David Kurtz

David Kurtz is Managing Editor and Washington Bureau Chief of Talking Points Memo where he oversees the news operations of TPM and its sister sites.

Articles by David

As part of the surge-week PR offensive, the President will make a primetime address Thursday announcing that he intends to bring the surge to an end next summer. That means 30,000 U.S. troops will be rotated home without replacements. The White House--and most press reports--will describe this as a troop withdrawal, which is true in a very narrow sense. But this can't seem to be repeated often enough, if credulous press reports are any indication: the surge was only ever designed to be temporary and could not be sustained for any longer than next summer without seriously compromising overall U.S. military readiness. So the surge is coming to end, and troop levels will return to late 2006 levels. The White House can tout it as a troop withdrawal. Gen. Petraeus can claim it is his best professional military judgment. But bringing the surge to an end is a hard reality born of an overstretched military. They can smear all the lipstick they want on that pig, but it's still a pig.

You don't want to put too much emphasis on one response over two days of hearings, but when Sen. John Warner (R-VA) asked Gen. Petraeus a short time ago if victory in Iraq would make America safer, Petraeus hedged before saying, "I don't know." Perhaps it was just a moment of uncharacteristic befuddlement for the general, but if the answer to that question isn't a resounding yes, then, even on the Bush Administration's own terms, it's time to start loading up the troop carriers in Kuwait and bring our people home.

Late Update: In follow-up questioning from Sen. Evan Bayh (D-IN), Petraeus backtracked from his "I don't know" to Sen. Warner.

Pulitzer-winner Charlie Savage explains why the Bush Administration's grasp for more executive power has been one of its most successfully implemented policy initiatives.

Via Laura Rozen, I see we have another journalism fraud exposed. This time it's a pseudo-expert in national security matters named Alexis Debat:

Debat is a well-known "expert" in Washington with an impressive resume: He serves as a fellow at the Nixon Center, a conservative think tank; he collaborates with The National Interest; a quarterly journal of international affairs; he has been consultant to ABC News for years. He belongs to the "expert market" of Washington DC. He appears credible, and the media often quotes him on matters pertaining to terrorism and Islam. . . .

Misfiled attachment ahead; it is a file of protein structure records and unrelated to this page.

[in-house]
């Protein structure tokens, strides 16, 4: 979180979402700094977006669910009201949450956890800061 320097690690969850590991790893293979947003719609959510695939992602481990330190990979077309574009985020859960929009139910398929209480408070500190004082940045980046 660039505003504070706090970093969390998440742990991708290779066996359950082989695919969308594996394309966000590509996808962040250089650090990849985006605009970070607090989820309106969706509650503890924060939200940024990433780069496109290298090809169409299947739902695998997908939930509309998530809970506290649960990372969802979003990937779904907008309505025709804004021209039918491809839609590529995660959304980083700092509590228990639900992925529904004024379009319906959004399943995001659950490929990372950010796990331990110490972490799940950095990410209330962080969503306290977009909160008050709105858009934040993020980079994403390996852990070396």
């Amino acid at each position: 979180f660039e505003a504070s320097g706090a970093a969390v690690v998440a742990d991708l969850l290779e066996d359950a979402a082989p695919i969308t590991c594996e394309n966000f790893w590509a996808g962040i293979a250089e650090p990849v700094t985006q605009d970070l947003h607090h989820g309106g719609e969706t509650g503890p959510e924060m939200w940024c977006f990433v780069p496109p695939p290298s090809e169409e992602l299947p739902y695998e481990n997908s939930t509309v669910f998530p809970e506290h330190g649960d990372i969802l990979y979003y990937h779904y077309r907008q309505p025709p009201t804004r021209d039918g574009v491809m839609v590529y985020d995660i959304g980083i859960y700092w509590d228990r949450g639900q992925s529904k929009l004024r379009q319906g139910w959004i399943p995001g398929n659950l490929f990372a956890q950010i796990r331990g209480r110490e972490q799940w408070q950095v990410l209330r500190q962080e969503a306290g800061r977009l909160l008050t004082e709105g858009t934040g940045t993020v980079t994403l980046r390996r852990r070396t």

Alexis Debat is a strange character, with a resume that changes depending on who he is talking to. Once he claimed to our colleague Guillemette Faure, a reporter for Le Figaro, that he got his PhD in political science from Edenvale University, in Great Britain, a university which proved to be a a fraud.

Another time, he said that he received his PhD from the University of Sorbonne. But that's not true either. "He manufactured his doctorate. I had the document which he manufactured in my hands," says André Kaspi, a professor of North American history at the Sorbonne. Debat does not deny a "conflict" with the Sorbonne, but refuses to elaborate.

What apparently got Debat in trouble was publishing in a French magazine what purported to be an interview with Barack Obama, except Obama's people say no such interview actually occurred. Hard to figure how Debat thought that would slip by. But Debat's strange story doesn't end there. And as Laura notes, there's more to this story that has yet to be satisfactorily explained.

Late Update: Mr. Debat provided TPM with a written response to this post which can be viewed in full here.

Sen. Feingold (D-WI) presses Petraeus and Crocker hard on whether Iraq has distracted from the fight against al Qaeda in Pakistan.

Perhaps it's time Congress heard from military leaders other than Gen. Petraeus:

NEWSWEEK has learned that a separate internal report being prepared by a Pentagon working group will “differ substantially” from Petraeus’s recommendations, according to an official who is privy to the ongoing discussions but would speak about them only on condition of anonymity. An early version of the report, which is currently being drafted and is expected to be completed by the beginning of next year, will “recommend a very rapid reduction in American forces: as much as two-thirds of the existing force very quickly, while keeping the remainder there.” The strategy will involve unwinding the still large U.S. presence in big forward operation bases and putting smaller teams in outposts. “There is interest at senior levels [of the Pentagon] in getting alternative views” to Petraeus, the official said. Among others, Centcom commander Admiral William Fallon is known to want to draw down faster than Petraeus.

Yesterday, Petraeus testified that Adm. Fallon and the Joint Chiefs support his recommendations. Why take his word for it?